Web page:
I love doing research. One project involved researching my house, built in 1907, and culminated with a centennial birthday party. My interest in Jewish genealogy goes back to 1992 and has evolved during the past decade, so when the house research project ended, the archive librarian at our local Urbana Free Library put me on the path to research my family history.
Surprised, I discovered that not everyone, not even all Jews, passed through Ellis Island in New York City. From 1855 to 1890, before Ellis Island opened as an immigration center, Castle Garden in New York welcomed millions into the U.S., many of whom were Jews. It was then closed and replaced by Ellis Island. More surprising to me, was that immigrants entered this land through other ports, including Baltimore, Philadelphia, New Orleans, and Galveston.
Aunt Judy, my dad’s sister, had explored their Doppelt lineage. That branch of the family emigrated from Poland to America during the years from 1889 to 1921, after which this country tightened its immigration laws. The Doppelts came through Ellis Island and other immigration ports, including Boston, and ultimately settled mostly in New York City and Chicago. Many of them were entrepreneurs who learned to speak English and started small businesses to support their families.
My dad’s mother and her family were Lerners. Though they stayed in Ostrog in the Pale of Settlement near Kiev in the Ukraine, a well-defined Jewish-populated area of Russia-Poland, their lineage was trickier to trace because Jewish European Lerners are about as common as Smiths in America. Unlike the Doppelts, not all Lerners are closely related. Our branch of Lerners immigrated through Halifax, Nova Scotia, and settled mostly in Chicago.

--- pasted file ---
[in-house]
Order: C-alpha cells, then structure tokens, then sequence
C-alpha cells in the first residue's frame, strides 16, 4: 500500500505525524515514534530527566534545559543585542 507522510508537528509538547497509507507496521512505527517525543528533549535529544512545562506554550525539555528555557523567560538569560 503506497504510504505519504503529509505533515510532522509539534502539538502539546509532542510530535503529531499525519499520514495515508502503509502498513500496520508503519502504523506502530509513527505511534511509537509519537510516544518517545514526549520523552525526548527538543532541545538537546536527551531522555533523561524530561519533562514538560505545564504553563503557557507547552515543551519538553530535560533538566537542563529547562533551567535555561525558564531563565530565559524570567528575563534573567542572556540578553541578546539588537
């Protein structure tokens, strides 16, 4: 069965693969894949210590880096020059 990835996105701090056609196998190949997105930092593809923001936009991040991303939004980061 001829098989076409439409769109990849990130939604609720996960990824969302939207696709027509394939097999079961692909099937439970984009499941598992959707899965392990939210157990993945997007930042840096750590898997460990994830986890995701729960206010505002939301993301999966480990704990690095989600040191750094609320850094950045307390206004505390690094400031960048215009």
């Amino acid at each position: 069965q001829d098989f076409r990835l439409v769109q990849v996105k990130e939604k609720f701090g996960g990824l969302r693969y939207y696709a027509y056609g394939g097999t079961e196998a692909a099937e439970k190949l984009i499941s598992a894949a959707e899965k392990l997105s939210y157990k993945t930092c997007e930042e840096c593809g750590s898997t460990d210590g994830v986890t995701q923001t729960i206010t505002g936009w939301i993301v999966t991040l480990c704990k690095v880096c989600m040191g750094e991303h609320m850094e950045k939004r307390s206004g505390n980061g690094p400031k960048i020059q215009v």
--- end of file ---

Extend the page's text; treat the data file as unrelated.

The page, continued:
My mom knew much about her own family tree. Her dad’s side were Feigenbaums, who immigrated from Hungary-Austria in the late 1800s and settled in New York City and Cleveland. Mom said her Feigenbaum grandfather and great-grandfather were both rabbis, but as was common during that time, they were rabbis without congregations, which apparently was a carryover from the shtetls (small insular Jewish villages of Eastern Europe) in the years before massive emigration began in the mid-1800s and peaked around 1900. Mom’s father’s generation Americanized the name to Fagan, but they aren’t related to the most Fagans, many of whom are Irish and Christian.
Sokolofske was the surname on my mom’s maternal side of the family. I still haven’t located records of their voyage from Kiev to America, or specifically Omaha, where many of them settled. Omaha at that time was a major railroad and meat-packing town, but as far as I can tell, our folks weren’t involved in either of those industries. They, too, were entrepreneurial. Great Grandpa Henry operated a fruit stand, not unlike today’s food trucks, on a busy Omaha street corner. The Sokolofskes Americanized their name to Sokolof, with a few other similar spellings.
As far as I can tell based on all this research, I’m 100 percent Jewish, which was confirmed a few years ago, when I did direct-to-consumer DNA testing.
In 2011, I traveled on a group trip to Salt Lake City. Brigham Young had settled in there and developed it into a center for the Latter Day Saints, or Mormons. Genealogy is a big part of what Mormons do, and Salt Lake City is the center for some amazing records and archives. The Mormon volunteers were super helpful and respectful of our differences.
In recent years, I’ve continued my research, and even found a few famous folks in my lineage. Additionally, I’ve written numerous published articles on Jewish genealogy for newspapers, magazines, and online venues and have taught classes on the topic, including a class for the Hebrew school students at Sinai Temple in my hometown here in Champaign-Urbana, IL.
Jewish genealogy is fascinating, and there are an increasing number of online resources available since I first began my quest. I welcome readers’ comments about their own journey into their family’s Jewish past.